For topics such as news, politics, medical and scientific information, the quality of information is key. That's why we have continued to invest in our efforts to connect viewers with quality information and introduced a suite of features to elevate quality information from authoritative sources and provide context to help you make informed decisions.

How does YouTube elevate quality information for viewers?

For content where accuracy is key, including news, politics, medical and scientific information, we use machine learning systems that prioritise information from authoritative sources in search results and recommendations.

To help you stay connected with the latest news, we highlight authoritative sources in news shelves that appear on the YouTube homepage during breaking news moments, as well as above YouTube search results to show top news when you are looking for news-related topics.

News content shelves

How does YouTube determine what is an authoritative source?

We use a number of signals to determine authoritativeness. External raters and experts are trained using public guidelines to provide critical input and guidance on the authoritativeness of videos.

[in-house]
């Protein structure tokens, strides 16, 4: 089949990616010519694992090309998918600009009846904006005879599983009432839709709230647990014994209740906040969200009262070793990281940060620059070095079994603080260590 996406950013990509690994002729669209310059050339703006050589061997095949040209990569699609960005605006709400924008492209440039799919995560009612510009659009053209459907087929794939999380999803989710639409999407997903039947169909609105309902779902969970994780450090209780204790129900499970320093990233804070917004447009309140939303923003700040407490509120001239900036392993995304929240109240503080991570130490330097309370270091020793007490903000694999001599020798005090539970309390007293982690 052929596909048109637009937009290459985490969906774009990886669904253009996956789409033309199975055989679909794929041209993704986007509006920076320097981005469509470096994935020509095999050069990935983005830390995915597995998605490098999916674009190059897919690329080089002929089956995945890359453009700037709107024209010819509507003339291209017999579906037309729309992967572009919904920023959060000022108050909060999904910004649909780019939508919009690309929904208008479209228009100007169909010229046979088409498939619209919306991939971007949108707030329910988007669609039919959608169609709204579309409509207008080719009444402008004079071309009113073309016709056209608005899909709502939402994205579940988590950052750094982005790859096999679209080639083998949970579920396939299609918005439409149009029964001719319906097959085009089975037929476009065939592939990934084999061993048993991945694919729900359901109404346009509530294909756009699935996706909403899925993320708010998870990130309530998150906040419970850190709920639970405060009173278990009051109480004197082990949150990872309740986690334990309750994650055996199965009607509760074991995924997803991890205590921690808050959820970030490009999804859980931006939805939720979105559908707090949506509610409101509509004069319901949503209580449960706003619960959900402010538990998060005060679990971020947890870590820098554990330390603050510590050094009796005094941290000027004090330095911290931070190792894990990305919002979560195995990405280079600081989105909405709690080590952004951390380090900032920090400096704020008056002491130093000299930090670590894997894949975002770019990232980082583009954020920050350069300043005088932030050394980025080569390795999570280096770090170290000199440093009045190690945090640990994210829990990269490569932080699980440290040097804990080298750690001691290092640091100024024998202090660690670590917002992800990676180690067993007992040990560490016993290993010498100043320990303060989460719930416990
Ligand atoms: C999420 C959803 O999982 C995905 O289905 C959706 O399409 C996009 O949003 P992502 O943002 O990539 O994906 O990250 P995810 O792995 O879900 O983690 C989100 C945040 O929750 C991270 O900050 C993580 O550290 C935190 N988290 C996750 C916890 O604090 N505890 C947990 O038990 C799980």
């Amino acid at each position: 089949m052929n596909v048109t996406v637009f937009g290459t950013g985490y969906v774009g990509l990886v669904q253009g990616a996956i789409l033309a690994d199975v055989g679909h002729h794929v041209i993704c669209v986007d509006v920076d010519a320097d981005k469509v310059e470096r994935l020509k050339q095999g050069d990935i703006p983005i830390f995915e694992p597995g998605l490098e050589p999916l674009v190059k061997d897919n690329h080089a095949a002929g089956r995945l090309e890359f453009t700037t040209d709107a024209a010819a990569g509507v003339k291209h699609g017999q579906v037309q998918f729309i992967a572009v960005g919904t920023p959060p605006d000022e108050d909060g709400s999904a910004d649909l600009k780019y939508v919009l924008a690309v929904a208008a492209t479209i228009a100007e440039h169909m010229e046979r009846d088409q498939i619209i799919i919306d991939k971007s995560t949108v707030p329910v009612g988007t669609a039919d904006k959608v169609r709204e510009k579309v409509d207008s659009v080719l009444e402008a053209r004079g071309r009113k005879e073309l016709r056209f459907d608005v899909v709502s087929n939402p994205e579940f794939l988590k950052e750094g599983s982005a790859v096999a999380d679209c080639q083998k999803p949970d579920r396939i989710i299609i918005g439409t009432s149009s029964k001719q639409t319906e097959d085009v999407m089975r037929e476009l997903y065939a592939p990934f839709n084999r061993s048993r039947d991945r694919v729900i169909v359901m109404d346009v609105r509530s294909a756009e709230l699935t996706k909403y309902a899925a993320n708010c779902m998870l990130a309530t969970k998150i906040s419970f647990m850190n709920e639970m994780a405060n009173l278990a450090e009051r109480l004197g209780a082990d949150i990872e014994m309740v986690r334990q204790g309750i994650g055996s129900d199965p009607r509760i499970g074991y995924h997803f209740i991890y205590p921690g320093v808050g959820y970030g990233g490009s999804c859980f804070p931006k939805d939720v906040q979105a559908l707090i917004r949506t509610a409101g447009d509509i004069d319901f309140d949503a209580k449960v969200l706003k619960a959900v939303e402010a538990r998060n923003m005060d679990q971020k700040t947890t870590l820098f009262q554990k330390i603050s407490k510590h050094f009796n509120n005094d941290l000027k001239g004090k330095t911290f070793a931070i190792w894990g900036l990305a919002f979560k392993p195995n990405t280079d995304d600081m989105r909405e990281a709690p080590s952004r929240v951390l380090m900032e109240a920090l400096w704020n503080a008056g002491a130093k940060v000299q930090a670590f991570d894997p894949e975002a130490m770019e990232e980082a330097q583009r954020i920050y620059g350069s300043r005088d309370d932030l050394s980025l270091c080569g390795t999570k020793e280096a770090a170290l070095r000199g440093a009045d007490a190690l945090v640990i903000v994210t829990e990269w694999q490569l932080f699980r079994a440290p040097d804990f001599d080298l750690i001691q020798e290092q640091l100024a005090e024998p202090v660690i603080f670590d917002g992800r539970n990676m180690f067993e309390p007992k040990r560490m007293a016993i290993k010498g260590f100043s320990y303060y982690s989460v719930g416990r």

Additionally, we use input from Google Search and Google News such as the relevance and freshness of the content, as well as the expertise of the source, to determine the content you see in our officially labelled news surfaces.

How does YouTube provide more context to viewers to help them evaluate information?

We highlight text-based information from authoritative third-party sources using information panels. As you navigate YouTube, you might see a variety of different information panels providing additional context, each of which is designed to help you make your own decisions about the content you find.

For example, in developing news situations, when high quality video may not be immediately available, we display links to text-based news articles from authoritative sources in YouTube search results.

Developing news information panel

We display information panels above certain search results to highlight relevant fact checks from third-party fact-checking experts.

Fact-check information panel